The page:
Furious 7 earned $18.2 million to finish at the top of the box office for the fourth straight week, and it’s now a bigger earner than Frozen.

The film, which stars Vin Diesel and Paul Walker, is the first since 2012 and one of only 29 ever to keep the No. 1 box office spot for four weeks, according to box office tracker Rentrak. The movie has earned $320.5 million domestically and more than $1 billion worldwide.

The global box office total makes Furious 7 one of the five highest grossing films of all time, according to Box Office Mojo. It sits just ahead of Frozen in total worldwide earnings at $1.32 billion to Frozen‘s $1.27 billion, but the latter is still ahead by $80 million at the domestic box office.

Furious 7 could be knocked off its throne with the May 1 opening of Avengers: Age of Ultron, which is expected to earn more than $200 million in its opening weekend.

Paul Blart: Mall Cop 2, the Kevin James comedy sequel, finished second at the box office for the second weekend in a row, earning $15.3 million. Age of Adaline, a romantic drama starring Blake Lively, opened in third with $13.4 million.

TIME Cancer

New Documentary Chronicles One Dad’s Effort to Honor His Son’s Short Life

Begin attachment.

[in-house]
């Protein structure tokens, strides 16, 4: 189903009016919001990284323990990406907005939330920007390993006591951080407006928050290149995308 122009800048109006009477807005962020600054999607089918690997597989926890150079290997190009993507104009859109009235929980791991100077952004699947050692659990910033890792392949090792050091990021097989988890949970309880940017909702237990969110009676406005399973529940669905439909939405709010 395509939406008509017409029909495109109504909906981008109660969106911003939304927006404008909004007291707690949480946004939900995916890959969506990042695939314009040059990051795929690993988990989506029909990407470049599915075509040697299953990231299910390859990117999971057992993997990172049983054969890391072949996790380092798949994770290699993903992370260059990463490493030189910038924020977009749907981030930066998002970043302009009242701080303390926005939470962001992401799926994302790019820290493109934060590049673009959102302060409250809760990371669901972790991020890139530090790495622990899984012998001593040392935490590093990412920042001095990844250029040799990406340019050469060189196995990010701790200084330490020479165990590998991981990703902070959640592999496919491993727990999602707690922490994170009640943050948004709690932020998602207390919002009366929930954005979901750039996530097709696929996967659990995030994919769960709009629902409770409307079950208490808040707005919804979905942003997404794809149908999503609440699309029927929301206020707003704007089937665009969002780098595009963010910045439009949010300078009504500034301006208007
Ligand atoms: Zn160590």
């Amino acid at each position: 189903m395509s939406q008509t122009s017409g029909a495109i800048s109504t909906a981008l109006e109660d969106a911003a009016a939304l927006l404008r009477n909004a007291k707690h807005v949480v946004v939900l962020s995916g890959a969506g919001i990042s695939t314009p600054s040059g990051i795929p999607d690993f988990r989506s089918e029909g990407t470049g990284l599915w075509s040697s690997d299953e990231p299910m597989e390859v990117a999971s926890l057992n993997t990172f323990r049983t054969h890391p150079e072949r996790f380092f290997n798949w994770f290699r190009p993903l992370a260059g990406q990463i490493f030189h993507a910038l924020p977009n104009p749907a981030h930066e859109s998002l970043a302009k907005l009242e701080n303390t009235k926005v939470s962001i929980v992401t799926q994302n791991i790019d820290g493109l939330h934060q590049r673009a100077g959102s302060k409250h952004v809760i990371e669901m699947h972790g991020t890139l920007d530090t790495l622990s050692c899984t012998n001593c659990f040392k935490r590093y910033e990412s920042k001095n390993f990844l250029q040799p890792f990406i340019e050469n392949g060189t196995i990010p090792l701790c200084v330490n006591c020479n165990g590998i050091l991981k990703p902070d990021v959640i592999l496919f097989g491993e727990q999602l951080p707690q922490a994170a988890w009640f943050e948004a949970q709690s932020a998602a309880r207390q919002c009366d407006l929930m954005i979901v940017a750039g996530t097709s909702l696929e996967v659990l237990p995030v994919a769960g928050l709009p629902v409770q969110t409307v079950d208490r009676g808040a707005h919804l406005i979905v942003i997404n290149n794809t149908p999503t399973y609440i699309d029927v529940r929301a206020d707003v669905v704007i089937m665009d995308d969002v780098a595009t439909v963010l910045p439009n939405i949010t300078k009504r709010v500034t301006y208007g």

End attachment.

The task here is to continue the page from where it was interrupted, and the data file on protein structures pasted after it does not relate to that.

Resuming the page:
"The game has given me a way to grieve and mourn"

When a Colorado man’s one-year-old was diagnosed with brain cancer in 2010, he decided to create a video game that would both honor his son’s life and give others a peek into the family’s reality of living with a child who would die too young.

Ryan Green told TODAY that his game, called That Dragon, Cancer and set in the family’s house and with hospital scenes, would help his family remember Joel and prompt a larger discussion about death and mourning. The game’s website states it allows players to”relive memories, share heartache, and discover the overwhelming hope that can be found in the face of death.” Poems and spiritual messages appear throughout the game, Green said, and it even includes Joel’s laugh.

Joel died in March 2014 at age 5, but Green continues to spread his message. The documentary Thank You for Playing, which screened this month at the Tribeca Film Festival, chronicles the making of the game, which is due to be released later this year.

“Life moves on,” Green, who lives with his wife and four other children, said. “The game has given me a way to grieve and mourn. We have been open with the kids and when grief strikes, we can talk about it.”